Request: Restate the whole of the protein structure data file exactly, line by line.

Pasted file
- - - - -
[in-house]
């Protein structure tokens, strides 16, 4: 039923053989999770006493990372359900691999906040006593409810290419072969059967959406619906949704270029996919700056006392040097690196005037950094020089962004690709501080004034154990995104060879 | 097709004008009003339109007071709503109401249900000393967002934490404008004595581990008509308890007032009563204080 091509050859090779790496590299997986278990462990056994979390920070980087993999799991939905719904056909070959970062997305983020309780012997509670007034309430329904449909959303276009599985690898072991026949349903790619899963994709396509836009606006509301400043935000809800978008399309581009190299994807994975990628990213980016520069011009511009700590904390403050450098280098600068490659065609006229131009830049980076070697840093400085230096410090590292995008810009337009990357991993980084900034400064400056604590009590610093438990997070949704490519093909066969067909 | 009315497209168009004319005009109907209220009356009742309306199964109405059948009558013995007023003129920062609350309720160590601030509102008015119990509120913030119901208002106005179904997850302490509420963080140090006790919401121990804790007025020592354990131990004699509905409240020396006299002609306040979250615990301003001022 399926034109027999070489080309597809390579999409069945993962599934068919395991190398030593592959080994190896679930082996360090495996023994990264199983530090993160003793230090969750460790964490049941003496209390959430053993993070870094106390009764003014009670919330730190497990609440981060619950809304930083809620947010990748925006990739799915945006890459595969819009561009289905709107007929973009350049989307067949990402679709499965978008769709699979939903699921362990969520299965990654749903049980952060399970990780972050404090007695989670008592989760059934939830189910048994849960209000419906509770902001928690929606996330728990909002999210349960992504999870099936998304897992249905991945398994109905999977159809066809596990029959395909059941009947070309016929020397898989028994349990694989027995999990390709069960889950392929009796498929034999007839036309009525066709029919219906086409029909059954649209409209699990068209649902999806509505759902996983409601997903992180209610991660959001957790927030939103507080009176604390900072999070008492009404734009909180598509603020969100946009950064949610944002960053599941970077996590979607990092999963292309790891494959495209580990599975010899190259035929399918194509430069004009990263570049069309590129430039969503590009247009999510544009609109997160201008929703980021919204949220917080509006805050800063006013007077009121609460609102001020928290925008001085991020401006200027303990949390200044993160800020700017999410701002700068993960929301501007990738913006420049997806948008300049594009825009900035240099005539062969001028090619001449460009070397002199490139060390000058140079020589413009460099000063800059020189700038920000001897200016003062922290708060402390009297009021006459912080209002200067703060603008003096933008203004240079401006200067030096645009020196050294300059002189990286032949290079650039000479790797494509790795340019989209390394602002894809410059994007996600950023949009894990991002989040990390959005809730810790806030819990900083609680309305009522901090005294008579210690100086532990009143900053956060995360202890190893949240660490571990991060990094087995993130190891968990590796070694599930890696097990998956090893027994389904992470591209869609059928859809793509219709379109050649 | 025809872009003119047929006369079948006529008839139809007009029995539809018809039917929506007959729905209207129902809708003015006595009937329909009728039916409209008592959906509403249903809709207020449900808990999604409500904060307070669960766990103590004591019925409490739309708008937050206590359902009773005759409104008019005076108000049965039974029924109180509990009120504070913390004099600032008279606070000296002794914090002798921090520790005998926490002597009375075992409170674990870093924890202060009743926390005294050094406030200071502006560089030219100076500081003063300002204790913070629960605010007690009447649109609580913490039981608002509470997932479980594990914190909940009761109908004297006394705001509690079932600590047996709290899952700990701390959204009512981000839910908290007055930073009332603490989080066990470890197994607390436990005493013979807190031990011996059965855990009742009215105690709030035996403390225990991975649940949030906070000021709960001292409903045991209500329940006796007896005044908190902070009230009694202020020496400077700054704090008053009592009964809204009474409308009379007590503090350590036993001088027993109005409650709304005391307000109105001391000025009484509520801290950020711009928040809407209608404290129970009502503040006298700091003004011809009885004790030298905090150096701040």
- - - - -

[in-house]
């Protein structure tokens, strides 16, 4: 039923053989999770006493990372359900691999906040006593409810290419072969059967959406619906949704270029996919700056006392040097690196005037950094020089962004690709501080004034154990995104060879 | 097709004008009003339109007071709503109401249900000393967002934490404008004595581990008509308890007032009563204080 091509050859090779790496590299997986278990462990056994979390920070980087993999799991939905719904056909070959970062997305983020309780012997509670007034309430329904449909959303276009599985690898072991026949349903790619899963994709396509836009606006509301400043935000809800978008399309581009190299994807994975990628990213980016520069011009511009700590904390403050450098280098600068490659065609006229131009830049980076070697840093400085230096410090590292995008810009337009990357991993980084900034400064400056604590009590610093438990997070949704490519093909066969067909 | 009315497209168009004319005009109907209220009356009742309306199964109405059948009558013995007023003129920062609350309720160590601030509102008015119990509120913030119901208002106005179904997850302490509420963080140090006790919401121990804790007025020592354990131990004699509905409240020396006299002609306040979250615990301003001022 399926034109027999070489080309597809390579999409069945993962599934068919395991190398030593592959080994190896679930082996360090495996023994990264199983530090993160003793230090969750460790964490049941003496209390959430053993993070870094106390009764003014009670919330730190497990609440981060619950809304930083809620947010990748925006990739799915945006890459595969819009561009289905709107007929973009350049989307067949990402679709499965978008769709699979939903699921362990969520299965990654749903049980952060399970990780972050404090007695989670008592989760059934939830189910048994849960209000419906509770902001928690929606996330728990909002999210349960992504999870099936998304897992249905991945398994109905999977159809066809596990029959395909059941009947070309016929020397898989028994349990694989027995999990390709069960889950392929009796498929034999007839036309009525066709029919219906086409029909059954649209409209699990068209649902999806509505759902996983409601997903992180209610991660959001957790927030939103507080009176604390900072999070008492009404734009909180598509603020969100946009950064949610944002960053599941970077996590979607990092999963292309790891494959495209580990599975010899190259035929399918194509430069004009990263570049069309590129430039969503590009247009999510544009609109997160201008929703980021919204949220917080509006805050800063006013007077009121609460609102001020928290925008001085991020401006200027303990949390200044993160800020700017999410701002700068993960929301501007990738913006420049997806948008300049594009825009900035240099005539062969001028090619001449460009070397002199490139060390000058140079020589413009460099000063800059020189700038920000001897200016003062922290708060402390009297009021006459912080209002200067703060603008003096933008203004240079401006200067030096645009020196050294300059002189990286032949290079650039000479790797494509790795340019989209390394602002894809410059994007996600950023949009894990991002989040990390959005809730810790806030819990900083609680309305009522901090005294008579210690100086532990009143900053956060995360202890190893949240660490571990991060990094087995993130190891968990590796070694599930890696097990998956090893027994389904992470591209869609059928859809793509219709379109050649 | 025809872009003119047929006369079948006529008839139809007009029995539809018809039917929506007959729905209207129902809708003015006595009937329909009728039916409209008592959906509403249903809709207020449900808990999604409500904060307070669960766990103590004591019925409490739309708008937050206590359902009773005759409104008019005076108000049965039974029924109180509990009120504070913390004099600032008279606070000296002794914090002798921090520790005998926490002597009375075992409170674990870093924890202060009743926390005294050094406030200071502006560089030219100076500081003063300002204790913070629960605010007690009447649109609580913490039981608002509470997932479980594990914190909940009761109908004297006394705001509690079932600590047996709290899952700990701390959204009512981000839910908290007055930073009332603490989080066990470890197994607390436990005493013979807190031990011996059965855990009742009215105690709030035996403390225990991975649940949030906070000021709960001292409903045991209500329940006796007896005044908190902070009230009694202020020496400077700054704090008053009592009964809204009474409308009379007590503090350590036993001088027993109005409650709304005391307000109105001391000025009484509520801290950020711009928040809407209608404290129970009502503040006298700091003004011809009885004790030298905090150096701040």